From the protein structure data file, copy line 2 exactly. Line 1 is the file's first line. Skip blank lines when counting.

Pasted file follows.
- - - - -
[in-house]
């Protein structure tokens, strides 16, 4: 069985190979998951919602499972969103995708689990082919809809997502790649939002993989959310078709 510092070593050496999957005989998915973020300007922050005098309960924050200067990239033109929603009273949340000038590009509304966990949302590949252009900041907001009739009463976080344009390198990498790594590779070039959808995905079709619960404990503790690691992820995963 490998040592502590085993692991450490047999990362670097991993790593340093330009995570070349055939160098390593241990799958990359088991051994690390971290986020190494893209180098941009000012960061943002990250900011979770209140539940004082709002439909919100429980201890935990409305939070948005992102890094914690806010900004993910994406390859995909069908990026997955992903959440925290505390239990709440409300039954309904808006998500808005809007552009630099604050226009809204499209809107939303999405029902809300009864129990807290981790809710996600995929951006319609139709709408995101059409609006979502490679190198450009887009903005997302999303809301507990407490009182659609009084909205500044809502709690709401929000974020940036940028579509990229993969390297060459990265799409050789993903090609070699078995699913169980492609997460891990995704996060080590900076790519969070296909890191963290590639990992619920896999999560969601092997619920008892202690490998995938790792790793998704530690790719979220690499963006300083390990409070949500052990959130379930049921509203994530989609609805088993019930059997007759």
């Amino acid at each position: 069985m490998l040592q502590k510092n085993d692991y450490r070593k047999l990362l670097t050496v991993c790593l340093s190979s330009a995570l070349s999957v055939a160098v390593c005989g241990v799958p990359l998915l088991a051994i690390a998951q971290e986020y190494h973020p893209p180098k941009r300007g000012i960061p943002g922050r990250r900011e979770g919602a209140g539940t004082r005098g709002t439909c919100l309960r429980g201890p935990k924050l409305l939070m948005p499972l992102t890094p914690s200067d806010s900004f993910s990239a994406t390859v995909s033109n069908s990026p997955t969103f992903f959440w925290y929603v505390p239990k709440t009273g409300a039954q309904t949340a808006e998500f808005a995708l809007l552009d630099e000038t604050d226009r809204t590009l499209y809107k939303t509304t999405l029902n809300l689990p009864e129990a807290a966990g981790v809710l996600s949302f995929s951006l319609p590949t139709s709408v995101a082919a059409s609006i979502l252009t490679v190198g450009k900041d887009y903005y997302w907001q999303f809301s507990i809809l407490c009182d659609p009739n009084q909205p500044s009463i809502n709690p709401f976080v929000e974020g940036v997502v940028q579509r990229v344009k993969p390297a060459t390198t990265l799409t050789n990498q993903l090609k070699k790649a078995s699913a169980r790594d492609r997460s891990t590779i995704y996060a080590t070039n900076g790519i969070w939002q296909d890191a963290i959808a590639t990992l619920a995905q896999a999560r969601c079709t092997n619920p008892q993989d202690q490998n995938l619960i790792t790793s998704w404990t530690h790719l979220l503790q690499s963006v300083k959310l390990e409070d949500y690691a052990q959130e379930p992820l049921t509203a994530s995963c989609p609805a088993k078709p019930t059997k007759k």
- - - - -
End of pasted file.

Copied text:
């Protein structure tokens, strides 16, 4: 069985190979998951919602499972969103995708689990082919809809997502790649939002993989959310078709 510092070593050496999957005989998915973020300007922050005098309960924050200067990239033109929603009273949340000038590009509304966990949302590949252009900041907001009739009463976080344009390198990498790594590779070039959808995905079709619960404990503790690691992820995963 490998040592502590085993692991450490047999990362670097991993790593340093330009995570070349055939160098390593241990799958990359088991051994690390971290986020190494893209180098941009000012960061943002990250900011979770209140539940004082709002439909919100429980201890935990409305939070948005992102890094914690806010900004993910994406390859995909069908990026997955992903959440925290505390239990709440409300039954309904808006998500808005809007552009630099604050226009809204499209809107939303999405029902809300009864129990807290981790809710996600995929951006319609139709709408995101059409609006979502490679190198450009887009903005997302999303809301507990407490009182659609009084909205500044809502709690709401929000974020940036940028579509990229993969390297060459990265799409050789993903090609070699078995699913169980492609997460891990995704996060080590900076790519969070296909890191963290590639990992619920896999999560969601092997619920008892202690490998995938790792790793998704530690790719979220690499963006300083390990409070949500052990959130379930049921509203994530989609609805088993019930059997007759």